+ is $mech->response->content_charset, 'US-ASCII', '... in ASCII';
+
+=end programlisting
+
+Performing C<POST> requests is similar. The first argument to the method is the
+URI to which to post. The second is an array reference of key/value pairs to
+use as C<POST>ed form data:
+
+=begin programlisting
+
+ $mech->post( '/', [ have => 'cow', want => 'pig', desc => 'æ' ] );
+ ok ! $mech->success, 'Request should fail given different values';
+ $mech->content_is( "not ok - \x{00E6}",
+ '... including description when provided' );
+ is $mech->content_type, 'text/plain', '... with plain text content';
+ is $mech->response->content_charset, 'UTF-8', '... encoded as UTF-8';
+
+=end programlisting
+
+Other useful action methods are C<head_ok()> and C<put_ok()>, which perform
+HTTP C<HEAD> and C<PUT> requests respectively.
+
+=head2 Stateful Mechanize
+
+As you've noticed, the Mech object remembers the state of the response. Not
+only does this allow you to make test assertions against the response such as
+C<content_is()> and C<content_like()>, but you can submit forms, click buttons,
+and follow links on the content. See the documentation for
+C<Test::WWW::Mechanize> for more details.
+
+This encapsulation and statefulness affords you the interesting possibility of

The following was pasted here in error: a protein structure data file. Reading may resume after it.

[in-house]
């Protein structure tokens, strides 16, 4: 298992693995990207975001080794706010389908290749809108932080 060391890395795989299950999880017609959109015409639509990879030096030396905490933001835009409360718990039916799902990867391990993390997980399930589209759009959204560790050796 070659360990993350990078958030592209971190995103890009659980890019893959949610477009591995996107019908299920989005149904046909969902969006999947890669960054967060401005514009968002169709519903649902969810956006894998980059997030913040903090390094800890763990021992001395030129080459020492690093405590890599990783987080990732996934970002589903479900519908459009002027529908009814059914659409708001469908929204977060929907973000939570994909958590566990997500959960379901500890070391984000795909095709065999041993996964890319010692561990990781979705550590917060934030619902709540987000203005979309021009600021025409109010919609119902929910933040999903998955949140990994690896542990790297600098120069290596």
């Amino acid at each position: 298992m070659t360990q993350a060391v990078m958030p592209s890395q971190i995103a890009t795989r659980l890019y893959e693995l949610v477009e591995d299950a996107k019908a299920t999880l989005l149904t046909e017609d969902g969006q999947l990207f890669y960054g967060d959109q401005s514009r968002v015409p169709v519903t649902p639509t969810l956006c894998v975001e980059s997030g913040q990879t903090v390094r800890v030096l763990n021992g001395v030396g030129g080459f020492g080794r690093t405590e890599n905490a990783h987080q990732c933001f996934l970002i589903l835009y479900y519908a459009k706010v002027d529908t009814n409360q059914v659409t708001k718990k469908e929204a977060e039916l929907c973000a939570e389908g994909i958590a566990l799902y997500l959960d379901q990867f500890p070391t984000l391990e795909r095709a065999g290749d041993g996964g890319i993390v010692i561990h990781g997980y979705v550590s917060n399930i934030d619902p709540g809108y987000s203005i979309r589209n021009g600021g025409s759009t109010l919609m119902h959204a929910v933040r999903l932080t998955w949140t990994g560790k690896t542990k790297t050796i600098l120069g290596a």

+testing application behavior with and without certain middleware active or with
+and without user authentication active, for example.
+
+=head2 When to use Mechanize
+
+C<WWW::Mechanize> has a larger ecosystem than C<Plack::Test> does, due to its
+age. Several CPAN distributions provide useful extensions.
+
+=over 4
+
+=item * C<Test::WWW::Mechanize::Driver> supports data-driven testing by reading
+YAML files containing details of requests to make and tests to run. You can
+provide a C<Test::WWW::Mechanize::PSGI> object to its constructor.
+
+=item * C<WWW::Mechanize::Plugin::Ajax> adds Ajax support to C<WWW::Mechanize>.
+
+=item * C<Test::WWW::Mechanize::Mojo> is a Mechanize built to test applications
+written using the Mojolicious web framework.
+
+=item * C<Test::WWW::Mechanize::Catalyst> does the same for the Catalyst
+framework.
+
+=back
+
+Unfortunately, C<WWW::Mechanize>'s subclassing design can make it difficult for
+some of these modules to interact with others. In time perhaps a newer design
+will allow more flexibility and composition possibilities.
View
2  sections/plack_test.pod
@@ -54,6 +54,8 @@ making requests and examining responses.
=head2 Basic Tests
+Z<basic_psgi_test_app>
+
Suppose you have a very simple Plack application which compares two values
provided within the query string of a C<GET> request. If they evaluate to the
same string values, the application returns a successful response. Otherwise,